Our findings on the quality of strategic plans are presented in figure 1. The quality assessment was based on whether the plans were costed, and aligned to the regional and global HRH strategies and targets, the national development plan and the health sector policies and plans. Information on the presence of HRH projections of the health workforce needs for the public and private sector, and its use in the development of the plan was also obtained.
As shown in figure 1, the strategic plans in 25 countries (78%) were costed. Twenty-eight countries (88%) linked their plans to the national development plan, and the plans of 30 countries (94%) were informed by the national health policy and strategic plans. Twenty-six countries (81%) linked their strategic plans for HRH to the global strategy for HRH, and the Africa Regional implementation framework of the global HRH strategy.
In addition, projections of the country’s HRH needs are an important element of the quality of an HRH strategic plan. Twenty-five countries (78%) included projections of country HRH needs in their strategic plans for HRH with only eight countries (25%) having the projections covering both the public and private sector.
Implementation of strategic plans for HRH
Figure 2 shows that 28 countries that had strategic plans for HRH reported that the plan was being implemented while 4 countries reported that their plan was not being implemented. In these 28 countries, partners supported the following activities: in-service training, HRH information system/registry, policy and plan development for subnational levels, training capacity improvement pre-service training and fellowships, management capacity building, community health worker programmes, national health workforce observatory and staffing norms development (figure 3). Other activities supported by partners include National Health Workforce Accounts (26 countries), HRH studies or reviews (26 countries), recruitment (25 countries), incentive schemes (24 countries), distribution and deployment (23 countries) and task shifting and sharing (20 countries).
Practice implications of HRH policies and plans towards UHC
HRH policies and plans are a critical part of the governance functions relevant for achieving UHC. Governance factors, including issues on management and politics, specifically power and interest of stakeholders, are often neglected and this is indicated to contributing to poor HRH policy and plan formulation and implementation.21 22 Many countries in Africa are faced with numerous challenges in formulating policies, and developing plans, and this is depicted by our findings on the availability of policies and plans. Oftentimes, this is due to the weak capacity to formulate policies and develop plans, poor stakeholder engagement, involvement and management processes and lack of contemporary evidence to inform policy and plans.23 24 This often results in policies and plans not being available. Where available, they are not based on local needs, and resistance is faced in their implementation.21 Countries need to invest in developing HRH policies and plans as a roadmap for ensuring the availability of the needed health workforce to achieve national goals and UHC. Furthermore, to minimise resistance in formulating and implementing policies and plans, they need to establish and strengthen platforms for intersectoral HRH research, and actions including stakeholder mapping, and their engagement and involvement in the formulation and development processes.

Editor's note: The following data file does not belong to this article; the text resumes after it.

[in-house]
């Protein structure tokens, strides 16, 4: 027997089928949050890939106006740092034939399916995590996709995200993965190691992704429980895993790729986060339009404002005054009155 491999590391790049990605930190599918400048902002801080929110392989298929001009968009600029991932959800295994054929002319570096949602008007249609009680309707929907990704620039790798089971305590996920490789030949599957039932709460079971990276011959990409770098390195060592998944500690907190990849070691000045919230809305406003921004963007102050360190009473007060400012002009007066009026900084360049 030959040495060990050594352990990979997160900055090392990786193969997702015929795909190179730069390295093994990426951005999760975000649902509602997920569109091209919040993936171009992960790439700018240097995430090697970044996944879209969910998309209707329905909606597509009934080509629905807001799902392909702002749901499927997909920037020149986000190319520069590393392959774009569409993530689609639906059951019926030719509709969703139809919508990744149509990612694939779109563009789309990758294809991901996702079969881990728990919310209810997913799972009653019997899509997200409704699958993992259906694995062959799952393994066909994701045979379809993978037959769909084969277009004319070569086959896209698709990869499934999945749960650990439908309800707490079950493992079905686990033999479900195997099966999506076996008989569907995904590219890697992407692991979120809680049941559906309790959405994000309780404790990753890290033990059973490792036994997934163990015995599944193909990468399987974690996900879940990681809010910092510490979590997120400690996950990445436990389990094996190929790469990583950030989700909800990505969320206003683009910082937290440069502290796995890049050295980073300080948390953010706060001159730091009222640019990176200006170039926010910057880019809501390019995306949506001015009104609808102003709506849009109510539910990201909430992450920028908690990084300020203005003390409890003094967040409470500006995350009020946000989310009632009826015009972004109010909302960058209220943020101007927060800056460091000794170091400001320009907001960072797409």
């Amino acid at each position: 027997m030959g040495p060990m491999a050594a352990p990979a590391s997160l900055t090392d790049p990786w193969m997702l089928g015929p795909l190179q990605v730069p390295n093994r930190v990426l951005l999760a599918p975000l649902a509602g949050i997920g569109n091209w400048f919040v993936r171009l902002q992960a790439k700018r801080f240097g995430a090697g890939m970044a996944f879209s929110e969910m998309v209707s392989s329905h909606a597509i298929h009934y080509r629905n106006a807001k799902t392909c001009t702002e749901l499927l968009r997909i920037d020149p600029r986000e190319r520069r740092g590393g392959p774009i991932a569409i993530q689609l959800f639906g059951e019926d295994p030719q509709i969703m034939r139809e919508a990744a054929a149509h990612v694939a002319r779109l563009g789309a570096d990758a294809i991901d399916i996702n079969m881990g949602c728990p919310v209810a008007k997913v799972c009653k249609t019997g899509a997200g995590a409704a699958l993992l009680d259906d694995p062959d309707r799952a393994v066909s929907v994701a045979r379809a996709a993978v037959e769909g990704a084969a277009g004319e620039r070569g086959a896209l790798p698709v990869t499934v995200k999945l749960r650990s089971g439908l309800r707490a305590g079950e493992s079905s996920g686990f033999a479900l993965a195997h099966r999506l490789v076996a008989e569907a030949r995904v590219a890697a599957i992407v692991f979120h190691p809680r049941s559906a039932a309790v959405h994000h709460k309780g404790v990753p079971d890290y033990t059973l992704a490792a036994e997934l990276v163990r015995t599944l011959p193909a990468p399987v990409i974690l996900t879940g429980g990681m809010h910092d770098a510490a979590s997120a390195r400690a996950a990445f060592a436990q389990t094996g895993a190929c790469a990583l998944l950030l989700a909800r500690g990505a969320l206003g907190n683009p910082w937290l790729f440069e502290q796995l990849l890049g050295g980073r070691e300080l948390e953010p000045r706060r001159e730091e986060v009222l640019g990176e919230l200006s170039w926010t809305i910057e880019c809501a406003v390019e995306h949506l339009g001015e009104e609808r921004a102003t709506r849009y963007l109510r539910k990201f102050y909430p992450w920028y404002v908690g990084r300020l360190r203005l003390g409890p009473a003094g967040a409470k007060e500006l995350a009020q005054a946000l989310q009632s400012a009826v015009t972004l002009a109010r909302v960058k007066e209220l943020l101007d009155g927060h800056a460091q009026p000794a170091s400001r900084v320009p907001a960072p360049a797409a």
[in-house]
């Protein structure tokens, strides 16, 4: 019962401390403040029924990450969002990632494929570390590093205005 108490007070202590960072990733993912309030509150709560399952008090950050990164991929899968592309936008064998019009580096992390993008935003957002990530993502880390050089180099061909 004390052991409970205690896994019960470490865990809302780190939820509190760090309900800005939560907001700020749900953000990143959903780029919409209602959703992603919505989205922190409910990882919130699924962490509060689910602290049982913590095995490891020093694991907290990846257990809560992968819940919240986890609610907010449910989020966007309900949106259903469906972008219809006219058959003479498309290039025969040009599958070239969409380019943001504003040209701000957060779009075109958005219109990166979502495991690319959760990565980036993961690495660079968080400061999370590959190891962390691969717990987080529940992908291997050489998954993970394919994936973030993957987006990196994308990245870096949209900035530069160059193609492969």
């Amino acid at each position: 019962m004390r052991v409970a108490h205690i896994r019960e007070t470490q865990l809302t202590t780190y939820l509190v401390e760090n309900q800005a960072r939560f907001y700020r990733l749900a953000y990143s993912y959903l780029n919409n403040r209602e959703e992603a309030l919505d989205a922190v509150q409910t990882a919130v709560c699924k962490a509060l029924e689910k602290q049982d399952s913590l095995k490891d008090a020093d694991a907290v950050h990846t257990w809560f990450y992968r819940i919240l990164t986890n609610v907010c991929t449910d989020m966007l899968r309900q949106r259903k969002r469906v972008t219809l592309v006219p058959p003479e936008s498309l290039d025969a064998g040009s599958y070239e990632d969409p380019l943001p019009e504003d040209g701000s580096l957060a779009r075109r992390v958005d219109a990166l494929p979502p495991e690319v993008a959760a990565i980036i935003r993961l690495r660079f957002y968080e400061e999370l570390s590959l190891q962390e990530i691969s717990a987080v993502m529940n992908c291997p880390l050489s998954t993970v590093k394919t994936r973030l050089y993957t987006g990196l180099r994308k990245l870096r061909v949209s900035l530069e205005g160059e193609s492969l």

Closely associated with the aforementioned are poor leadership and weak capacities and competencies for HRH policy and plan implementation and review.22 Thus, who and/or what institution is accountable for performance or otherwise of policies and plans are not clarified from the outset. These impact negatively on the implementation and quality of policies and plans developed. The quality of plans has been a long-standing issue as plans are often not costed, and informed by global, regional and national development plans. This also results in policies and plans not aligning with the priorities of government and not being used to inform national and subnational budgets. Oftentimes this is evident in instances where their development is driven by global health initiatives programme objectives.21 25 In practice, leadership and capacities in governance, planning and management are essential and should be planned for in the conceptualisation, development and implementation stages of HRH policies and plans.